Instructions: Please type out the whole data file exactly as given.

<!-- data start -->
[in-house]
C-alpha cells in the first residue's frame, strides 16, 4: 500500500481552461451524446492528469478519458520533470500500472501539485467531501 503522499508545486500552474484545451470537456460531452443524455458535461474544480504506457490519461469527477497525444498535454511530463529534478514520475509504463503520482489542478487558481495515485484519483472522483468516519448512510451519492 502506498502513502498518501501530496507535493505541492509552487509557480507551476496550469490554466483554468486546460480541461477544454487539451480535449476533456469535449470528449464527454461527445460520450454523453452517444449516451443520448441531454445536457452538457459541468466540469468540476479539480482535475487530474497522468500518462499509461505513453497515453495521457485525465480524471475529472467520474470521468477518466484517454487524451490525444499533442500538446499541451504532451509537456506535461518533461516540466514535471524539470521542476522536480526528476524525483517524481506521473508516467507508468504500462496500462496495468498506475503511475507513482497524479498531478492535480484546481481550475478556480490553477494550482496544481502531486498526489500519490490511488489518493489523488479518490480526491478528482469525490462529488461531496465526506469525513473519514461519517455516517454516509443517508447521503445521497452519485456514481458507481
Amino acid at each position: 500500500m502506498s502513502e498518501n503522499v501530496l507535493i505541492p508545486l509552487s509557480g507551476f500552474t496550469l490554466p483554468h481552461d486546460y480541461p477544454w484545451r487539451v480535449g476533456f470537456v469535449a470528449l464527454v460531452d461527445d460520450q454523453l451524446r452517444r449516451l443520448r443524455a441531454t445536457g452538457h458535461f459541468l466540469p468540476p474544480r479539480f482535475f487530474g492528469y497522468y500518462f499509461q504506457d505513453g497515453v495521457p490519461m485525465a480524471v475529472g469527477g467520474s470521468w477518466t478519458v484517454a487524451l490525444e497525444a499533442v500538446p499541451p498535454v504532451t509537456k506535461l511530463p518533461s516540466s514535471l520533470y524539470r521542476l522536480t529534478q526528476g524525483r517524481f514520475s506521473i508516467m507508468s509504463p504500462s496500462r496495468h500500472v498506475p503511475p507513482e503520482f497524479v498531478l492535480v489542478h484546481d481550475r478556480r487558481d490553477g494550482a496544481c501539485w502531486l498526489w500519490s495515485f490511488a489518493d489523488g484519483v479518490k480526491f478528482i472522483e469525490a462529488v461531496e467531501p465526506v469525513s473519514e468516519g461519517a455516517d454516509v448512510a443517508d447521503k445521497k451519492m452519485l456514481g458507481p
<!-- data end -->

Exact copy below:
[in-house]
C-alpha cells in the first residue's frame, strides 16, 4: 500500500481552461451524446492528469478519458520533470500500472501539485467531501 503522499508545486500552474484545451470537456460531452443524455458535461474544480504506457490519461469527477497525444498535454511530463529534478514520475509504463503520482489542478487558481495515485484519483472522483468516519448512510451519492 502506498502513502498518501501530496507535493505541492509552487509557480507551476496550469490554466483554468486546460480541461477544454487539451480535449476533456469535449470528449464527454461527445460520450454523453452517444449516451443520448441531454445536457452538457459541468466540469468540476479539480482535475487530474497522468500518462499509461505513453497515453495521457485525465480524471475529472467520474470521468477518466484517454487524451490525444499533442500538446499541451504532451509537456506535461518533461516540466514535471524539470521542476522536480526528476524525483517524481506521473508516467507508468504500462496500462496495468498506475503511475507513482497524479498531478492535480484546481481550475478556480490553477494550482496544481502531486498526489500519490490511488489518493489523488479518490480526491478528482469525490462529488461531496465526506469525513473519514461519517455516517454516509443517508447521503445521497452519485456514481458507481
Amino acid at each position: 500500500m502506498s502513502e498518501n503522499v501530496l507535493i505541492p508545486l509552487s509557480g507551476f500552474t496550469l490554466p483554468h481552461d486546460y480541461p477544454w484545451r487539451v480535449g476533456f470537456v469535449a470528449l464527454v460531452d461527445d460520450q454523453l451524446r452517444r449516451l443520448r443524455a441531454t445536457g452538457h458535461f459541468l466540469p468540476p474544480r479539480f482535475f487530474g492528469y497522468y500518462f499509461q504506457d505513453g497515453v495521457p490519461m485525465a480524471v475529472g469527477g467520474s470521468w477518466t478519458v484517454a487524451l490525444e497525444a499533442v500538446p499541451p498535454v504532451t509537456k506535461l511530463p518533461s516540466s514535471l520533470y524539470r521542476l522536480t529534478q526528476g524525483r517524481f514520475s506521473i508516467m507508468s509504463p504500462s496500462r496495468h500500472v498506475p503511475p507513482e503520482f497524479v498531478l492535480v489542478h484546481d481550475r478556480r487558481d490553477g494550482a496544481c501539485w502531486l498526489w500519490s495515485f490511488a489518493d489523488g484519483v479518490k480526491f478528482i472522483e469525490a462529488v461531496e467531501p465526506v469525513s473519514e468516519g461519517a455516517d454516509v448512510a443517508d447521503k445521497k451519492m452519485l456514481g458507481p